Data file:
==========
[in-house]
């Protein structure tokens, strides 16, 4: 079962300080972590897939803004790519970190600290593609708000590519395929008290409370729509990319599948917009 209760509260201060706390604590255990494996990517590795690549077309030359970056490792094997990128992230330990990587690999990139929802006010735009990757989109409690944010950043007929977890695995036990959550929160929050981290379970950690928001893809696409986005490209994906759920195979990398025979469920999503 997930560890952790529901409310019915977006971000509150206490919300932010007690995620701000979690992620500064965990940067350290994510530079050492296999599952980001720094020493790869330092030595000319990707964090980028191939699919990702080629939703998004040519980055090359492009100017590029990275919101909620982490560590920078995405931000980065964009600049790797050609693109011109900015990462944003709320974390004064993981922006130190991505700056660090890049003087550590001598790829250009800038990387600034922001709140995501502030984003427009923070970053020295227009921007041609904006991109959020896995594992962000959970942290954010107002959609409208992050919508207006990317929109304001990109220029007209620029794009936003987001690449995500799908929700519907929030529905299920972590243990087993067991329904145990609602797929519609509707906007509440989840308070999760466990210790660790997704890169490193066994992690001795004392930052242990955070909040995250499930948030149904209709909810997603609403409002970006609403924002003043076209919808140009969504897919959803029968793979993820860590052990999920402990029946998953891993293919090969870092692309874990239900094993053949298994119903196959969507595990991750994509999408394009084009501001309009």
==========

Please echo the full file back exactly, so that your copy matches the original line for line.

[in-house]
């Protein structure tokens, strides 16, 4: 079962300080972590897939803004790519970190600290593609708000590519395929008290409370729509990319599948917009 209760509260201060706390604590255990494996990517590795690549077309030359970056490792094997990128992230330990990587690999990139929802006010735009990757989109409690944010950043007929977890695995036990959550929160929050981290379970950690928001893809696409986005490209994906759920195979990398025979469920999503 997930560890952790529901409310019915977006971000509150206490919300932010007690995620701000979690992620500064965990940067350290994510530079050492296999599952980001720094020493790869330092030595000319990707964090980028191939699919990702080629939703998004040519980055090359492009100017590029990275919101909620982490560590920078995405931000980065964009600049790797050609693109011109900015990462944003709320974390004064993981922006130190991505700056660090890049003087550590001598790829250009800038990387600034922001709140995501502030984003427009923070970053020295227009921007041609904006991109959020896995594992962000959970942290954010107002959609409208992050919508207006990317929109304001990109220029007209620029794009936003987001690449995500799908929700519907929030529905299920972590243990087993067991329904145990609602797929519609509707906007509440989840308070999760466990210790660790997704890169490193066994992690001795004392930052242990955070909040995250499930948030149904209709909810997603609403409002970006609403924002003043076209919808140009969504897919959803029968793979993820860590052990999920402990029946998953891993293919090969870092692309874990239900094993053949298994119903196959969507595990991750994509999408394009084009501001309009």